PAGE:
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Rusted Root enjoys giving back in annual fete

Pennsylvania Supreme Court Justice Max Baer wasn't sure if Allegheny County Music Festival was going to survive.

The event was plagued by poor attendance for a few years. The agents and managers of acts solicited to play the charity concert weren't interested in reducing their fees.

Baer, who founded the festival in 2000 to finance special requests from children and youths receiving services through the Allegheny Country Department of Human Services and Allegheny County Juvenile Probation, wanted to continue the annual event at Hartwood Acres.

But how?

It turns out the solution was close at hand.

"Rusted Root called and said to us 'We're from Pittsburgh, we care about Pittsburgh and we'll do it,' " Baer says. "And we love having them."

Rusted Root's appearance on Sunday will mark the band's fourth consecutive appearance at the festival, which has raised almost $313,000 since the event's inception in 2000. The money raised has provided items and experiences the recipients will "remember when they are adults," Baer says, from eyeglasses to sports equipment to prom gowns.

Timothy Hardy III, 17, of Homestead, received a bus pass so he could take music lessons. Hardy plays drums, tuba, baritone sax and trumpet in the concert and jazz bands at Steel Valley High School, where he is a senior and a member of the French Club and the Langston Hughes Poetry Society.

"It means a lot to him," says Cynthia Davis, Timothy's mother. "(The bus passes) give him a chance to be in so many things. ... And, this year, he's going to be taking college courses at CCAC and his other courses at the high school. He's going to be the first one from our family to get a chance to go to college."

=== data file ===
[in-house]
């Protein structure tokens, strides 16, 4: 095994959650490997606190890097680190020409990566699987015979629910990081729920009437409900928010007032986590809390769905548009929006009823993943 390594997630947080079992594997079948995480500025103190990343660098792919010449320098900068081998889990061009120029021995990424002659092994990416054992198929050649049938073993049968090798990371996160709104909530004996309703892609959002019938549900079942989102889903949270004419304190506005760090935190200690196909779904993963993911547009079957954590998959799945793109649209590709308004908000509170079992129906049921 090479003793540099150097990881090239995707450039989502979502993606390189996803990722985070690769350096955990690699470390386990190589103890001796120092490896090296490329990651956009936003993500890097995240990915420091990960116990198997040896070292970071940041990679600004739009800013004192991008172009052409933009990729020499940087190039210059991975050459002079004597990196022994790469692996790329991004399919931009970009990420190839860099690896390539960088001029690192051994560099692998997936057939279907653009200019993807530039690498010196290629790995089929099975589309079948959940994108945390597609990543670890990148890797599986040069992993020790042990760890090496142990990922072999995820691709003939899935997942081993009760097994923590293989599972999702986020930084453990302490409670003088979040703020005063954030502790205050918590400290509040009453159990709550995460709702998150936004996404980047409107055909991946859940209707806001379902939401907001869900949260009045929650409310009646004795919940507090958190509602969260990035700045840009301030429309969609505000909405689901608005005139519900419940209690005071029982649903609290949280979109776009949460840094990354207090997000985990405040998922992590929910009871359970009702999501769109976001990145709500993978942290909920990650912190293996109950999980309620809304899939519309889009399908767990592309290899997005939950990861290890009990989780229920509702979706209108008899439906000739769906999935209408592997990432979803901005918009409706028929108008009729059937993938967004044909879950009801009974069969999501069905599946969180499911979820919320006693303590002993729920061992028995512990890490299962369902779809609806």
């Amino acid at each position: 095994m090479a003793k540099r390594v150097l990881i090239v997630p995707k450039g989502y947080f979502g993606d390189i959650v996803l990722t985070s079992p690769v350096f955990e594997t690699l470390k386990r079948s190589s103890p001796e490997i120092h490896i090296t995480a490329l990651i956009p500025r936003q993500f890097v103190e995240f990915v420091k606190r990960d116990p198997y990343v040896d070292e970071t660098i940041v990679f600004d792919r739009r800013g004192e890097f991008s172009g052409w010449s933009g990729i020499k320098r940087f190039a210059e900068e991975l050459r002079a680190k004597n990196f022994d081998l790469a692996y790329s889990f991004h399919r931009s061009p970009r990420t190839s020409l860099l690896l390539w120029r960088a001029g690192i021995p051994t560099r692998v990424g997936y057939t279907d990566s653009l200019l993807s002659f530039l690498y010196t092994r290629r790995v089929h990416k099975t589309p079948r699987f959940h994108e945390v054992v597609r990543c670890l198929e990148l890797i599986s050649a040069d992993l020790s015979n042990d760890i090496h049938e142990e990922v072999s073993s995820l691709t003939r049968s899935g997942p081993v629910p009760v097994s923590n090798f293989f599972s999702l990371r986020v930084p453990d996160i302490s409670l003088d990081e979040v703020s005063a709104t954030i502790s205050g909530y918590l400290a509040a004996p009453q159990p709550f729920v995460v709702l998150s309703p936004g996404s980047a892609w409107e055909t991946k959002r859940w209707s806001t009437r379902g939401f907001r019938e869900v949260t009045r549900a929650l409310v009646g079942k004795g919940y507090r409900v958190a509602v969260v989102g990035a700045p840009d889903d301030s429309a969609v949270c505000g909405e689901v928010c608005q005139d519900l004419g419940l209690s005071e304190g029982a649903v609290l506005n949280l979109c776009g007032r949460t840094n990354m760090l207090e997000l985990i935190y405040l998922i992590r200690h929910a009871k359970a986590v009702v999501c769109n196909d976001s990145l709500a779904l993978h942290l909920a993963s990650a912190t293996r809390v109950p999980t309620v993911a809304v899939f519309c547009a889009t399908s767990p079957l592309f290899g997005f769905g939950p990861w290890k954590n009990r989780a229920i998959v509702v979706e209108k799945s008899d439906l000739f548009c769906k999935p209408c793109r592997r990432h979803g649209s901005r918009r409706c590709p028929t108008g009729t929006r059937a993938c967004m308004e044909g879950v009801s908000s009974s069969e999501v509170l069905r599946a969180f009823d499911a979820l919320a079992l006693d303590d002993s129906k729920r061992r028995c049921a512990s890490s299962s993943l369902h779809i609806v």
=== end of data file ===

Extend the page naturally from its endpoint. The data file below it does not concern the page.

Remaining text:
Skylar Edwards, 20, of Wilkinsburg, received funds to take nursing courses.

"It helped me get to where I need to be," says Edwards, who is a certified nursing assistant, and is taking nursing courses at Community College of Allegheny County on the North Side.

Liz Berlin of Rusted Root invests her time in the charity. In 2009, she approached Baer, offering to give music lessons.

"That absolutely makes a big difference to the kids, having someone like Liz volunteer to give lessons," Baer says.

The students who took workshops "had a lot of ideas and were doing cool things," Berlin says. "They just loved being in the studio and had a lot to say. It was a special experience for them, and for me."

Berlin adds the festival has become an "annual homecoming" for Rusted Root, an opportunity to that fits in with the band's philanthropy.

While Rusted Root's participation is crucial, Baer says he's not surprised that Pittsburgh has embraced the festival and made it a success during the past four years.

"It's just who we are as a people," he says. "I think we're just a wonderful city, and I think we're kind of unique. We have eastern amenities of a large city such as Philadelphia, and we have a Midwestern kind mentality that goes from being polite when we drive to helping people we don't know."

Additional Information:

Allegheny County Music Festival

Features: Rusted Root with City Dwelling Nature Seekers and Crossing Boundaries

When: 5 p.m. Sunday

Admission: $20 donation per car requested

Where: Hartwood Acres

Details: Website

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